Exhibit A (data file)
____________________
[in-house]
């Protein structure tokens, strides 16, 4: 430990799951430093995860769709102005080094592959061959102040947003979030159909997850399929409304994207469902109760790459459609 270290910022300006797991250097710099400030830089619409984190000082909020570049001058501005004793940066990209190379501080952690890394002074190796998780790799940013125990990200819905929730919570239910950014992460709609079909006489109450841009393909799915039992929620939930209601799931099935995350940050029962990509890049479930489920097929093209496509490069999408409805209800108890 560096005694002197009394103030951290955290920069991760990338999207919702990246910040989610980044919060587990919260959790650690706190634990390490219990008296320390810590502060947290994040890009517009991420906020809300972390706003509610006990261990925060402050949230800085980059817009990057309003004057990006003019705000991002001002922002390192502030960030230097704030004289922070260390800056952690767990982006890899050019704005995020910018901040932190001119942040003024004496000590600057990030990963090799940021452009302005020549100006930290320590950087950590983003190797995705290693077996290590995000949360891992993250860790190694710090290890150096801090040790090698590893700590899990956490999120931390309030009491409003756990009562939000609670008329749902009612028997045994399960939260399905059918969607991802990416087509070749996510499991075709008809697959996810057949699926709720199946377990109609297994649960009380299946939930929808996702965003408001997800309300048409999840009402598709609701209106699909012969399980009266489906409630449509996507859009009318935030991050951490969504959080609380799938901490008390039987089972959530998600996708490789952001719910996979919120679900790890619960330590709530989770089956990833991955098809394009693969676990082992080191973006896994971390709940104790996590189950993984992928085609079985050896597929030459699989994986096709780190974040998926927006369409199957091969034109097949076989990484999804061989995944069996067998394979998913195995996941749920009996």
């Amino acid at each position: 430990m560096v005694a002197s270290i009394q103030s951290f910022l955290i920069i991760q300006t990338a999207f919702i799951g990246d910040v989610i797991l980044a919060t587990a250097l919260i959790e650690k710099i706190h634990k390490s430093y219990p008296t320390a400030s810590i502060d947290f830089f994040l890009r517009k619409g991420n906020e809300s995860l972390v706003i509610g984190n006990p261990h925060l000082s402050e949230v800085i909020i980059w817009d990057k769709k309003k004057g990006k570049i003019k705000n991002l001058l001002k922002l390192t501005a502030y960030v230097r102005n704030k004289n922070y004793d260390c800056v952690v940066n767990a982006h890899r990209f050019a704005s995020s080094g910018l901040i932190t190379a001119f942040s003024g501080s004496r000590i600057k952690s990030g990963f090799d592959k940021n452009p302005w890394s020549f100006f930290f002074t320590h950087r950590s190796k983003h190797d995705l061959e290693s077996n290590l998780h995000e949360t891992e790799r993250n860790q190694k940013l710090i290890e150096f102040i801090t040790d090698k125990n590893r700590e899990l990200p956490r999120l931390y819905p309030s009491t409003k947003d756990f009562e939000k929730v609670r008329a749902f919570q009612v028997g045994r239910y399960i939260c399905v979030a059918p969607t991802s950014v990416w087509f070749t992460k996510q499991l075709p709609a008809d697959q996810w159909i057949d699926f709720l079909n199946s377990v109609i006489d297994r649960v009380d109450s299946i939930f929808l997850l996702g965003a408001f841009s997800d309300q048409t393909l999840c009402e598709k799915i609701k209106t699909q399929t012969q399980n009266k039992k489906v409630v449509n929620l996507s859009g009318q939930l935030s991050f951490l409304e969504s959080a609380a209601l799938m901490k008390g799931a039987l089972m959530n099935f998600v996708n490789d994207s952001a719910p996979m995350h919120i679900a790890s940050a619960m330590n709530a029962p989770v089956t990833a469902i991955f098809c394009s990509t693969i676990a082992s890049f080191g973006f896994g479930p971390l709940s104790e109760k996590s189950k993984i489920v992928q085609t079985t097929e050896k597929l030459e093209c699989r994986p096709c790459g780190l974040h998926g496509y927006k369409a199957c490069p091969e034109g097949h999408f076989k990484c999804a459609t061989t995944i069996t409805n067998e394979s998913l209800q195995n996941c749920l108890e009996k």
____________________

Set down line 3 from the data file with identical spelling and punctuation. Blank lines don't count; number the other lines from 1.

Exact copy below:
């Amino acid at each position: 430990m560096v005694a002197s270290i009394q103030s951290f910022l955290i920069i991760q300006t990338a999207f919702i799951g990246d910040v989610i797991l980044a919060t587990a250097l919260i959790e650690k710099i706190h634990k390490s430093y219990p008296t320390a400030s810590i502060d947290f830089f994040l890009r517009k619409g991420n906020e809300s995860l972390v706003i509610g984190n006990p261990h925060l000082s402050e949230v800085i909020i980059w817009d990057k769709k309003k004057g990006k570049i003019k705000n991002l001058l001002k922002l390192t501005a502030y960030v230097r102005n704030k004289n922070y004793d260390c800056v952690v940066n767990a982006h890899r990209f050019a704005s995020s080094g910018l901040i932190t190379a001119f942040s003024g501080s004496r000590i600057k952690s990030g990963f090799d592959k940021n452009p302005w890394s020549f100006f930290f002074t320590h950087r950590s190796k983003h190797d995705l061959e290693s077996n290590l998780h995000e949360t891992e790799r993250n860790q190694k940013l710090i290890e150096f102040i801090t040790d090698k125990n590893r700590e899990l990200p956490r999120l931390y819905p309030s009491t409003k947003d756990f009562e939000k929730v609670r008329a749902f919570q009612v028997g045994r239910y399960i939260c399905v979030a059918p969607t991802s950014v990416w087509f070749t992460k996510q499991l075709p709609a008809d697959q996810w159909i057949d699926f709720l079909n199946s377990v109609i006489d297994r649960v009380d109450s299946i939930f929808l997850l996702g965003a408001f841009s997800d309300q048409t393909l999840c009402e598709k799915i609701k209106t699909q399929t012969q399980n009266k039992k489906v409630v449509n929620l996507s859009g009318q939930l935030s991050f951490l409304e969504s959080a609380a209601l799938m901490k008390g799931a039987l089972m959530n099935f998600v996708n490789d994207s952001a719910p996979m995350h919120i679900a790890s940050a619960m330590n709530a029962p989770v089956t990833a469902i991955f098809c394009s990509t693969i676990a082992s890049f080191g973006f896994g479930p971390l709940s104790e109760k996590s189950k993984i489920v992928q085609t079985t097929e050896k597929l030459e093209c699989r994986p096709c790459g780190l974040h998926g496509y927006k369409a199957c490069p091969e034109g097949h999408f076989k990484c999804a459609t061989t995944i069996t409805n067998e394979s998913l209800q195995n996941c749920l108890e009996k």